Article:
04 Jan Cold Weather Car Problems : Mercedes Benz engine failure
Not every engine will last forever, in fact, most won’t. Wear is typical for all moving parts that facilitate metal on metal movements. The best oils, additives and even the most diligent maintenance won’t be enough for some engines. No matter how you cut it, no engine manufacturer designs a component to last forever. Controlling costs, technological limitations, design oversights, and even planned obsolescence are just some of the problems designers have to deal with when producing an engine. This means that at some point chances are you may be the owner of a vehicle that experiences an engine failure, and if you live in a climate that experiences extreme cold, the odds are even greater that you will have at least some Cold Weather Car Problems.
We’ve talked before about the effects of Chicago’s winter weather on vehicles. The cold puts a strain on many components, but the engine is most definitely the hardest hit. The low temperatures can cause hoses, gaskets, and tanks to contract, making them brittle and less likely to seal. This can cause a leak which can lead to low fluid levels, damaging vital components. However, the most potentially catastrophic issue that can run into in cold weather relates to oil supply. In cold weather, the viscosity of oil increases, meaning that your oil is now harder for your pump to pick up and supply lubrication to the necessary mechanical components. This increased difficulty moving the oil means that during the time it takes to get oil to the necessary components, increased friction occurs. This increased friction is especially detrimental to engine blocks lined with Alusil.
Alusil is a metallic alloy that is often used in the construction of aluminum engine blocks that do not use a steel liner. Porsche, BMW, Mercedes Benz and Audi all use Alusil in the construction of a large portion of their engines. The silicon precipitate surface hardens when etched, but will still hold oil due to its porosity, making it a superior bearing surface. This means that engines don’t need steel liners and can, therefore, be even lighter, which means more efficiency and better gas mileage. The problem with Alusil is what we here at Fluid call “bunching”, a more descriptive term we use to describe galling on a single surface. With an iron block or steel lined engine, wear or increased friction will sheer pieces abruptly off, causing scoring or scratches. However due to the “softer” nature of aluminum, it is more likely to deform instead of sheer, and that bunches the material together, which in turn drags more materials with it. The end result is a snowball effect of catastrophic engine failure. Because Alusil is a complex industrialized process, the means to recoat damaged liners is difficult. Very few but the most specialized rebuilders have a cost-effective method for replacing damaged cylinders. This means that if the engine is damaged, the cost to have it fixed will likely exceed the cost to replace it with a known good used engine. This is unfortunate, as many older vehicles will likely be scrapped due to the excessive cost of fixing vs the value of the vehicle.
What can be done to protect your engine from Alusil bunching? Optimally, limiting cold starting at extreme temperatures to a minimum is ideal. The less cold the better the start. We do understand that isn’t always an option for everyone so keeping cars in a garage helps, even if it’s not climate controlled. a running engine tends to hold some latent heat, so protecting the vehicle from blowing cold allows it to not drop temperature as much as a vehicle left outside. If it’s a car that’s been sitting for a while, I would honestly recommend waiting to start for a few days of above freezing temps. There’s little you can add to protect an unstarted vehicle in subfreezing weather, but there are products that we recommend that can help protect future cold weather starts.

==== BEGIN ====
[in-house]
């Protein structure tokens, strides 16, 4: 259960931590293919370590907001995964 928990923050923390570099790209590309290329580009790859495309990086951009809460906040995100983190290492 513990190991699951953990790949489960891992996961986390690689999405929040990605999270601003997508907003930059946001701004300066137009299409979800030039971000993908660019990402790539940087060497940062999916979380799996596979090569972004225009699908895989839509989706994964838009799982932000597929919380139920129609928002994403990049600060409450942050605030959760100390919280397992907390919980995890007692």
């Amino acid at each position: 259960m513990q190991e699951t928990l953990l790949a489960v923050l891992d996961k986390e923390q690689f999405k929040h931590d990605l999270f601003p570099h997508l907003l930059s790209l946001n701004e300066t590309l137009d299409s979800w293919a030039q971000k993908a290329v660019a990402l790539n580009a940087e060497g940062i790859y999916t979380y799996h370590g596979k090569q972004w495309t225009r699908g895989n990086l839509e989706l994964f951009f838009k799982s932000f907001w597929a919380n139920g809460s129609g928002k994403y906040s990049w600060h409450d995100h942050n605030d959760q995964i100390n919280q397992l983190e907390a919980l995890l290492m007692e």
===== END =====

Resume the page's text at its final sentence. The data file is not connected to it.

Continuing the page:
We don’t typically recommend additives, but Lucas oil stabilizer is one of my favorite protectants for warding off cold-weather car problems. If you watch this video you will see the oil travel to the top of the gear. This stickiness is what will coat the cylinder walls after the engine has been running. With oil sticking to components, you are less likely to have increased friction during cold weather starts.
One of our previous long-term projects, Germaine’s Mercedes Benz SL500 engine was having massive smoking issues while running. A quick compression test showed that the engine was low on compression in cylinders 6 7 and 8. An inspection with a borescope revealed heavy scoring on the cylinder walls. Now as we had previously mentioned, the cost to fix this motor would easily exceed the cost of a known good used engine so the customer decided to go with a used engine that carried a 90-day warranty, a solid choice indeed.
This motor is known as the M118 V8 and was used in many Mercedes of the same era with the “500” designation. This motor had a few subtle differences such as oil pan and a few sensors, so the photos highlight the process of engine removal and switching the old parts over.
Are Cold Weather Car Problems causing concern for you and the engine in your vehicle during the extreme winter Temps? Are you having issues with a smoking engine or rough running? Are you worried that your engine failed and would like some advice on what to do next? The experts at Fluid MotorUnion can guide you into the right decision for you and your vehicle. Just give us a call at our Naperville location by dialing 630 305 3054 or shoot us a question by emailing Blog@FluidMotorUnion.com. Don’t let the cold weather kill your car!